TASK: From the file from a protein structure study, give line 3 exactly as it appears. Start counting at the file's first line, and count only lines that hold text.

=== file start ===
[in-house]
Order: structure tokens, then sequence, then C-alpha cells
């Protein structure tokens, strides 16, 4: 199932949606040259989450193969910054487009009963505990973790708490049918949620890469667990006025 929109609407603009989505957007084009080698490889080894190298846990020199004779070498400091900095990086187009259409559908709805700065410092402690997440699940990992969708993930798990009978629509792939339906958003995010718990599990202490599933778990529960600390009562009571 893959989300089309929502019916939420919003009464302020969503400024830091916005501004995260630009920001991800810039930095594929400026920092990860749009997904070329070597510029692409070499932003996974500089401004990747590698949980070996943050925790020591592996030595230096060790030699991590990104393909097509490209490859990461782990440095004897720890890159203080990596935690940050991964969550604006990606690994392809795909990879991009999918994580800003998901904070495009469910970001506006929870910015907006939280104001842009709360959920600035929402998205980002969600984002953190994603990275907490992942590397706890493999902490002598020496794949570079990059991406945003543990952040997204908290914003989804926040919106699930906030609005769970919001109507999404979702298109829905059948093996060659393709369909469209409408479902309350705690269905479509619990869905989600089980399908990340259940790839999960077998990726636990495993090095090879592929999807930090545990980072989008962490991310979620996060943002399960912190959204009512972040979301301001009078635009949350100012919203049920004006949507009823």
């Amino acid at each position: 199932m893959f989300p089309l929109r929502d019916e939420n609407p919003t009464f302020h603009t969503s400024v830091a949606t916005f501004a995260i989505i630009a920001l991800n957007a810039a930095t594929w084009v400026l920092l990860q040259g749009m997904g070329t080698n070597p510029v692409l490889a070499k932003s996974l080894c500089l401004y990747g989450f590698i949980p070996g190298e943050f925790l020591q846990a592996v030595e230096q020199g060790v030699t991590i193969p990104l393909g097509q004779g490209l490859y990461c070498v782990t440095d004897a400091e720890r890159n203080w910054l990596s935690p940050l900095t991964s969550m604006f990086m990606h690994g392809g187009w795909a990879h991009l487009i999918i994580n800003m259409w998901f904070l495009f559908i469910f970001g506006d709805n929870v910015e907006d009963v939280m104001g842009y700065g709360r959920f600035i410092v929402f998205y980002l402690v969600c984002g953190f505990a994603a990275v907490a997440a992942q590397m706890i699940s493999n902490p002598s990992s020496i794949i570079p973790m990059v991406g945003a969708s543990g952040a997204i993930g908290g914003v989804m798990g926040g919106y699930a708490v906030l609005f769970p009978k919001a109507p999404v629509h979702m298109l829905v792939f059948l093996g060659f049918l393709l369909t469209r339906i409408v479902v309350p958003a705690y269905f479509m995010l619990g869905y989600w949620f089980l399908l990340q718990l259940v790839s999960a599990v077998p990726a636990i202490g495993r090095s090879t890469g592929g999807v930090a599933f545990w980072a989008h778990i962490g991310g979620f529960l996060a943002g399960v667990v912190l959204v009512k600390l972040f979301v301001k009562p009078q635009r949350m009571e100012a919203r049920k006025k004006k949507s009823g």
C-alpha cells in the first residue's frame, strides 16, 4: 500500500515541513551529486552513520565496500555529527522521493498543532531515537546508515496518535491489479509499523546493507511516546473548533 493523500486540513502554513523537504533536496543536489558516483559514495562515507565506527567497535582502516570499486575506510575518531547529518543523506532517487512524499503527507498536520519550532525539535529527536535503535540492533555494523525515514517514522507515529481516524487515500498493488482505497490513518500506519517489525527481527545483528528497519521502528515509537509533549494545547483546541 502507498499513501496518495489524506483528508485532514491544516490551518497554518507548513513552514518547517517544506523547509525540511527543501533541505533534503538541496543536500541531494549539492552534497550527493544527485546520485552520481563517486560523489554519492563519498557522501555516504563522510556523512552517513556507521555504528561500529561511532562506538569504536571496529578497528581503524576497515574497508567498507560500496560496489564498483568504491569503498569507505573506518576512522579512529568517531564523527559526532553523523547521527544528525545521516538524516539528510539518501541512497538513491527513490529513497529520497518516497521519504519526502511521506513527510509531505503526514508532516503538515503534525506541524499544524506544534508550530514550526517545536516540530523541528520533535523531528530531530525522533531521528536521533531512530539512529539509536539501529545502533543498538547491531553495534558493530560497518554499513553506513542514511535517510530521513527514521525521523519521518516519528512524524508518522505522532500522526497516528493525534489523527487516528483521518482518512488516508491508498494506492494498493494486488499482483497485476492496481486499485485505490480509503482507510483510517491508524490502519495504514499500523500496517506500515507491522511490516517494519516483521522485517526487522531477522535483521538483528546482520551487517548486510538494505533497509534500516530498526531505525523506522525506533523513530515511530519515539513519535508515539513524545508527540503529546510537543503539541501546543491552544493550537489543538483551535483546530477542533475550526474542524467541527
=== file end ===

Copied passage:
């Protein structure tokens, strides 16, 4: 199932949606040259989450193969910054487009009963505990973790708490049918949620890469667990006025 929109609407603009989505957007084009080698490889080894190298846990020199004779070498400091900095990086187009259409559908709805700065410092402690997440699940990992969708993930798990009978629509792939339906958003995010718990599990202490599933778990529960600390009562009571 893959989300089309929502019916939420919003009464302020969503400024830091916005501004995260630009920001991800810039930095594929400026920092990860749009997904070329070597510029692409070499932003996974500089401004990747590698949980070996943050925790020591592996030595230096060790030699991590990104393909097509490209490859990461782990440095004897720890890159203080990596935690940050991964969550604006990606690994392809795909990879991009999918994580800003998901904070495009469910970001506006929870910015907006939280104001842009709360959920600035929402998205980002969600984002953190994603990275907490992942590397706890493999902490002598020496794949570079990059991406945003543990952040997204908290914003989804926040919106699930906030609005769970919001109507999404979702298109829905059948093996060659393709369909469209409408479902309350705690269905479509619990869905989600089980399908990340259940790839999960077998990726636990495993090095090879592929999807930090545990980072989008962490991310979620996060943002399960912190959204009512972040979301301001009078635009949350100012919203049920004006949507009823």